Can Yellen spin her way out of the 38k NFP report?
Perhaps the bigger question is, will she?
The last thing Yellen wanted a week after making noises about the next hike was a collapse in the non-farm payrolls. The 38k number did just that and there wasn't much good news in the other payrolls components either. Private payrolls were crap, manufacturing was crap, the only one that didn't hang its head in shame was government payrolls adding 13k following a 7k loss in April.
On the other side, wages held up and that's a key indicator. At some point the NFP headline numbers will suffer. Let's face it, it's been on the longest positive run ever and just like all trends it won't last forever. But, that's where wages will take up the slack. The jobs market needs to get to the next stage, where available work becomes tighter or applicants become fewer. Then wages should pick up and we enter the jobs merry-go-round where instead of looking for work, people are looking to move up and change their job roles. I say "should" but that part has been lacking in the UK as well.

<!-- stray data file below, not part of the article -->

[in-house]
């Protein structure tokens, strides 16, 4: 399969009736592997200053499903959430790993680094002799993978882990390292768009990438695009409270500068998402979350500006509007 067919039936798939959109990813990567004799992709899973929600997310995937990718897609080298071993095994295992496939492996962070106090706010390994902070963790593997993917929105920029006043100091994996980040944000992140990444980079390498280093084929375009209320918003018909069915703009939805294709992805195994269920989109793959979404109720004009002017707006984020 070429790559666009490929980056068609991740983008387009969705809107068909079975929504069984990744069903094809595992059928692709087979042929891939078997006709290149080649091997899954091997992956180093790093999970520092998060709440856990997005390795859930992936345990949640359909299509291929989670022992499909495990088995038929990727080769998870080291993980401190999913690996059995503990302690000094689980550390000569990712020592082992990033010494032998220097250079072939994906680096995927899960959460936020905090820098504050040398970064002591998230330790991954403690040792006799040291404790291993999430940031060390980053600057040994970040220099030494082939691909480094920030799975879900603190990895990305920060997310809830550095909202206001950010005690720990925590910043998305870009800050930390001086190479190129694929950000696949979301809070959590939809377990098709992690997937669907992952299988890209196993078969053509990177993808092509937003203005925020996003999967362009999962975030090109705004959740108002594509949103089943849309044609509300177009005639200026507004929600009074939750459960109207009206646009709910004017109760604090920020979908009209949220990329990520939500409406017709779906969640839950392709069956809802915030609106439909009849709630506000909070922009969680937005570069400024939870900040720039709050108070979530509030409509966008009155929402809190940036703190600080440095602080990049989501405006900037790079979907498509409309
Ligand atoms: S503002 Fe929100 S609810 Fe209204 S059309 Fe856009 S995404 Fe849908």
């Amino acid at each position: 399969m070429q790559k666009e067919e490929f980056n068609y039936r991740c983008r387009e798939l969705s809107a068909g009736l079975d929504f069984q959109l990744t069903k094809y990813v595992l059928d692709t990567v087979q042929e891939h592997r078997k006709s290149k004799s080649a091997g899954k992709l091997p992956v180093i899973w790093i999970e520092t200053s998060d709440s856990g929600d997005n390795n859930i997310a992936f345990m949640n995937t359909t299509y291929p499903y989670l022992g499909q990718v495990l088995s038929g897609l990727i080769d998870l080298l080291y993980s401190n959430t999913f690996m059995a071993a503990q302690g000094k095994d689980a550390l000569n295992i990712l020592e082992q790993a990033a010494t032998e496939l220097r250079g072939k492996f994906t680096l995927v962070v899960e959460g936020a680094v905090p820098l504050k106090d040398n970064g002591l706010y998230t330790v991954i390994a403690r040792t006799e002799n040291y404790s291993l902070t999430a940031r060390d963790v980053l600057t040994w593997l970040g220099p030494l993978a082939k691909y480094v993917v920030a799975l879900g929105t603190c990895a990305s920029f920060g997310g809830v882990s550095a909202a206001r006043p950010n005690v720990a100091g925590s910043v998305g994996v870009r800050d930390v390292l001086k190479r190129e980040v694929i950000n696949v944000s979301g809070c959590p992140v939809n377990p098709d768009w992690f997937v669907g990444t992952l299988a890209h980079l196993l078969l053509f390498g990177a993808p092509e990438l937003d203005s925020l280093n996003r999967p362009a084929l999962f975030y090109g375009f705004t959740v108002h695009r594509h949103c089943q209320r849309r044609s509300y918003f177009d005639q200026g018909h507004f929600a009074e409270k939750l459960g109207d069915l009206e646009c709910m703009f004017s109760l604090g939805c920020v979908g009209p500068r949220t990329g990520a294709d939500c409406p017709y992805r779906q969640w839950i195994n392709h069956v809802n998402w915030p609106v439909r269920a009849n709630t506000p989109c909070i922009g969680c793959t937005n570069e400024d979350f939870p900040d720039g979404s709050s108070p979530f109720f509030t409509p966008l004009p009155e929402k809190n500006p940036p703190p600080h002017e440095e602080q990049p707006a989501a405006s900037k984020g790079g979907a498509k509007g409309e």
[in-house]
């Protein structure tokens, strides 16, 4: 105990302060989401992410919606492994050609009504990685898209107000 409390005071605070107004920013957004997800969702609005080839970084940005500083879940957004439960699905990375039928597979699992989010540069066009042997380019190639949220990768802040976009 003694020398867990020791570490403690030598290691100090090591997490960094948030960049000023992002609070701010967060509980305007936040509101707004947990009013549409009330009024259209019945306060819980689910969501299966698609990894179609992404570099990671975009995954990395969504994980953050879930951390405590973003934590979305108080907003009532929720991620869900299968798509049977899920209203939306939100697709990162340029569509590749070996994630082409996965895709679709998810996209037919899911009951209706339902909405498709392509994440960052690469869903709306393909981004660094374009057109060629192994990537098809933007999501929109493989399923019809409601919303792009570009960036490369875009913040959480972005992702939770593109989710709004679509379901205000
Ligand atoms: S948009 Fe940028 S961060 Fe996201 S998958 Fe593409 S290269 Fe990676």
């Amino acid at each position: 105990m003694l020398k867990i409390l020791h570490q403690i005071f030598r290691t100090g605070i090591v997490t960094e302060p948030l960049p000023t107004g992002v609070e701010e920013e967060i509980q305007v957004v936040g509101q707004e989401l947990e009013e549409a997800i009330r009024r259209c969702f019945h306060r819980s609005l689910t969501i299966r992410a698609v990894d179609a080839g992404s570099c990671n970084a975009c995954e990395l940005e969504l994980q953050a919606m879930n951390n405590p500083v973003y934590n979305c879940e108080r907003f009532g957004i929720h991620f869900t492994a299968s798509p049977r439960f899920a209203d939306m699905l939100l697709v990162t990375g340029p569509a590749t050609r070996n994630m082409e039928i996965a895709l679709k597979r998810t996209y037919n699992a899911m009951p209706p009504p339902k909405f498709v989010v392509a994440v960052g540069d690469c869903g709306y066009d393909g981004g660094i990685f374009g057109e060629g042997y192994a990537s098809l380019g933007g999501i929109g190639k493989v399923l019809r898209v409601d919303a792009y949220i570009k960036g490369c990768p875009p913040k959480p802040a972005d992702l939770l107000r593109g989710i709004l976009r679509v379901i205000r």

Yellen's got a that old 'rock and a hard place' task today if she chooses to address the report, and quite frankly the market isn't going to like it if she doesn't. So how does she brush off two bad reports on the spin? If she says that two reports won't change the Fed path, what happens if we get a third bad report? What if she says it is an issue that may cause the Fed to pause for longer?
The Fed have painted themselves into a corner once again. Their data dependency got a kick in the nuts last Friday after what has been a steady month in most areas. They've made the market focus on the data and that made the NFP report all the bigger. Next month is going to be huge, probably one of the biggest ever. That's then and Yellen is up later today and has to deal with what's going on now.
Can she rescue the Fed's case for hikes, or was the NFP a reminder of why they're being so cautious?
Yellen to dive into the economy at 16.30 GMT